Like news about the downfall of Milo Yiannopoulos? Then you’ll love this! HOPE not hate has a series of three articles out this week detailing Milo’s finances thanks to “an extensive cache of documents, including hundreds of items of his private correspondence, most of which relate to his aborted Australian tour, [that] shed light on Yiannopoulos’ narcissistic personality and numerous interesting schisms amongst key international far-right figures.”
They’re juicy fun reads! Enjoy the schadenfreude below.
- Milo Yiannopoulos’ Debt Crisis.
- “Milo Comes First, at All Times” Says Milo Yiannopoulos
- Show Me the Money: Detailing Milo’s Debt
On Wisconsin (And France)!
By Melissa Ryan
Two threads on my mind this week that feel related even though on the surface, they might not seem to be: the GOP’s latest anti-democracy power grab in Wisconsin and Michigan and the Yellow Vest protests/riots in France. Specifically, it’s made me think about online activities and how they fuel political movements.
This week, as expected, the Republican-controlled state legislatures in Wisconsin and Michigan took a page from North Carolina’s book, and are doing one final smash and grab to deny the newly elected Democratic Governors as much power as they can get away with. As Charles Blow noted “Republican power is increasingly synonymous with white power. The party’s nationalist tendencies are increasingly synonymous with white nationalism.” In other words, expect this kind of thing to keep happening — no matter who won the election.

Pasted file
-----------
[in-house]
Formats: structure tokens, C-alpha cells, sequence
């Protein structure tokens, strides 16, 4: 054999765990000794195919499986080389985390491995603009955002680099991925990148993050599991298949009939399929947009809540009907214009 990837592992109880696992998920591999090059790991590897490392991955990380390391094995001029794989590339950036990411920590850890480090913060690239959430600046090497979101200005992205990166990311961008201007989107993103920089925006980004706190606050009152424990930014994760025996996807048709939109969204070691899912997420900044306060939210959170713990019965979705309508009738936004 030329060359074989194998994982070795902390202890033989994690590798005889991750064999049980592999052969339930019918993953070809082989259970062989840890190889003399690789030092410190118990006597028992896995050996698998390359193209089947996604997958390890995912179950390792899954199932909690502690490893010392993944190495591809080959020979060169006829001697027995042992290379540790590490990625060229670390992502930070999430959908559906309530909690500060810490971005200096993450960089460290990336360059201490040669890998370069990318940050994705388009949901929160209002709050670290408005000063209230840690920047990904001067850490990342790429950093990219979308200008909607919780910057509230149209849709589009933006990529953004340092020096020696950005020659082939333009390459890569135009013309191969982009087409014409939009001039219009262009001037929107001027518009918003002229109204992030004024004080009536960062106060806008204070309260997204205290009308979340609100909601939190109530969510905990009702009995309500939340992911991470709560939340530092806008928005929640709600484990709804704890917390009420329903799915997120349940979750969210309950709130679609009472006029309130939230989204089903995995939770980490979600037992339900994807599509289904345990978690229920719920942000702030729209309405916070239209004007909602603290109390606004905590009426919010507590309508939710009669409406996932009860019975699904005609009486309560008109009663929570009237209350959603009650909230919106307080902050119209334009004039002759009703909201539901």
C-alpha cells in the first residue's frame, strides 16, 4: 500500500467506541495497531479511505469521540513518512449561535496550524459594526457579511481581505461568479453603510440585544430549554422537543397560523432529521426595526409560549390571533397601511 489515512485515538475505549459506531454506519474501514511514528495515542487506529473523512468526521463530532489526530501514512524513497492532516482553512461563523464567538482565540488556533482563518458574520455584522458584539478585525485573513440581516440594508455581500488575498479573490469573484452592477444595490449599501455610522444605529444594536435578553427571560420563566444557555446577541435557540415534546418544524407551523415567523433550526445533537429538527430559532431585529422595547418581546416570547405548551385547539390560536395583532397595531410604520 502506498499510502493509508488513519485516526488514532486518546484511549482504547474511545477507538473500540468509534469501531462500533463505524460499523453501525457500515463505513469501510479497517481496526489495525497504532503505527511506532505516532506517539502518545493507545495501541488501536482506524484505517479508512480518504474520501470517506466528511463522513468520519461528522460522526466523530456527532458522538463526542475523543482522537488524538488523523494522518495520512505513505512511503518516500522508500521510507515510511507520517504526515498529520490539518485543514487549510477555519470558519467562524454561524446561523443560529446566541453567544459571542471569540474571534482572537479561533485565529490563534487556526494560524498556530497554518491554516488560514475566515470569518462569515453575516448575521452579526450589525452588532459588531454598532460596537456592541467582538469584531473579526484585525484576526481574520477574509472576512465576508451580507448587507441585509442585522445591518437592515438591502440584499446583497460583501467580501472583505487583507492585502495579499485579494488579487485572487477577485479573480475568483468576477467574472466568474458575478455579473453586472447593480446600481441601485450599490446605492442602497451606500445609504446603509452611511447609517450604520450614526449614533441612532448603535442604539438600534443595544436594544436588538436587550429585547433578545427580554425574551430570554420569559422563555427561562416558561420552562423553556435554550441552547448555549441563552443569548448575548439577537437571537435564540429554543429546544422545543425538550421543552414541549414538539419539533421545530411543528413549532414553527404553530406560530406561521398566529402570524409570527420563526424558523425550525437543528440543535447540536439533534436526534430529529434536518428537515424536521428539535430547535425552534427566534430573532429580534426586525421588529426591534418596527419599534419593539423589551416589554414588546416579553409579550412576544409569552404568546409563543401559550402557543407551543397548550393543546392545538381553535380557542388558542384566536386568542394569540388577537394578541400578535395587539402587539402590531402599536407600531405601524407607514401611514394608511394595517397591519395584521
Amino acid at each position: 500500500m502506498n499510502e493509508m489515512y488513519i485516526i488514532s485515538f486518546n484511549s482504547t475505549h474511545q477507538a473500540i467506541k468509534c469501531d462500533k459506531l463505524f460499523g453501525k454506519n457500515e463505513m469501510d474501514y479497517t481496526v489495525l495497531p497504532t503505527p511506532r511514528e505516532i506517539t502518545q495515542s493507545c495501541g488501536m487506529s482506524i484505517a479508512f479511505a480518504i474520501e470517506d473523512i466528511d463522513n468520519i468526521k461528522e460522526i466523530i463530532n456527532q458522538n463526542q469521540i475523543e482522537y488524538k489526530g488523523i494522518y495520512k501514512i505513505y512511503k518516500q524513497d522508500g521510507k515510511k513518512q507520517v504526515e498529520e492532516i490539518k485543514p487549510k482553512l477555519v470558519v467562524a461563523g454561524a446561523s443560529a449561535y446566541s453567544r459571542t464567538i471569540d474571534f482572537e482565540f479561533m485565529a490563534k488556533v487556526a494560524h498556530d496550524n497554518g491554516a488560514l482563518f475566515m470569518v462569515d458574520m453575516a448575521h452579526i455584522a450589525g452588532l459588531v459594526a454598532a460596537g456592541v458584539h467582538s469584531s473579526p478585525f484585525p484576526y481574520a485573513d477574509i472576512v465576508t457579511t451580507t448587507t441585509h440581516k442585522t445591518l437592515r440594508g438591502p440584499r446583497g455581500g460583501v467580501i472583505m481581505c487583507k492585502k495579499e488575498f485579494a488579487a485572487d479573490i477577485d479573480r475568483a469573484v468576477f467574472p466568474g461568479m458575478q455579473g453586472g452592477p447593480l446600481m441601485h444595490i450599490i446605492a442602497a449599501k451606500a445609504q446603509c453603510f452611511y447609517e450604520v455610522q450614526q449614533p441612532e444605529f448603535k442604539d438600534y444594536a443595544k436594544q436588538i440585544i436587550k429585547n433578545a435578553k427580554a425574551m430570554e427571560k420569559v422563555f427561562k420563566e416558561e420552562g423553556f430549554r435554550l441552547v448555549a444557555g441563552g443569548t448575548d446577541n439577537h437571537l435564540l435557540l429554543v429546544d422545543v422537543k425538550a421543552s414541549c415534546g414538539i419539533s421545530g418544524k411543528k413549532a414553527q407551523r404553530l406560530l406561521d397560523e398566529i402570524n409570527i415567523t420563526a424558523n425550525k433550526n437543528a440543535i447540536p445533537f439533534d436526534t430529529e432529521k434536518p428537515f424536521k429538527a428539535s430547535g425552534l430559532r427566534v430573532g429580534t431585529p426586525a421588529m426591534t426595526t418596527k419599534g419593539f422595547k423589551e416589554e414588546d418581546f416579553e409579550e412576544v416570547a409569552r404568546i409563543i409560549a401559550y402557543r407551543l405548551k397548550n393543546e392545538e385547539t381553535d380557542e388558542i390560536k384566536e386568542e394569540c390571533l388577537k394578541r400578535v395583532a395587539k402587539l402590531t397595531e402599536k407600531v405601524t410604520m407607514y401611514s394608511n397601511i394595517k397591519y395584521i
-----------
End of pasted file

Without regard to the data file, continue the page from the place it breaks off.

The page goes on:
I have a long history with Wisconsin politics so I watched these events more closely, mostly via trusted sources on social media. Progressives in Wisconsin have a stronger than usual local online progressive infrastructure born out of a progressive blogosphere that developed in response to the dominance of local right-wing talk radio and greatly expanded via social media during Scott Walker’s tenure as governor. The 2011 #WIunion protests were the first time I experienced the power of social media as an organizing tool in action. Progressives organized in real time on Twitter and Facebook, and that activity helped turn #WIunion from a local protest into an international news story.
The #WIPowerGrab protests unfolded in much the same way, with many of the same voices organizing and amplifying content online, and gaining national press attention as a result. Meanwhile, on the right, there was little oxygen in support of the power grab in Wisconsin or #MAGA social media as a whole. Conservative media’s support generally was tepid. Republicans might have won this round but it was clear that there was no grassroots support whatsoever for the bill. It was completely driven by the party elites who didn’t even bother to hide their reasons for ramming the bills through. Legacy media were too busy covering #WIPowerGrab as some kind of normal partisan squabbling (as opposed to an anti-democracy power grab) to notice the discrepancy.
I’ve been thinking about Wisconsin and the other grassroots political protests that occurred in 2011 a lot this week, especially as the narrative has emerged that Facebook is somehow entirely responsible for what’s happening in France. The Verge’s Casey Newton wrote a piece with the headline “How Facebook Groups sparked a Crisis in France” blaming Facebook for the violence while also admitting that “Of course, at this point, we lack the evidence that Facebook caused the Yellow Vests to organize. But we can say that what we saw over the weekend is consistent with other angry populist movements that we have seen around the world — many of them violent, and many of them organized on social media.” Buzzfeed’s Ryan Broderick followed up the next day with his own article making a similar argument, Broderick’s piece included more data but still didn’t convince me that Facebook was entirely or mostly to blame.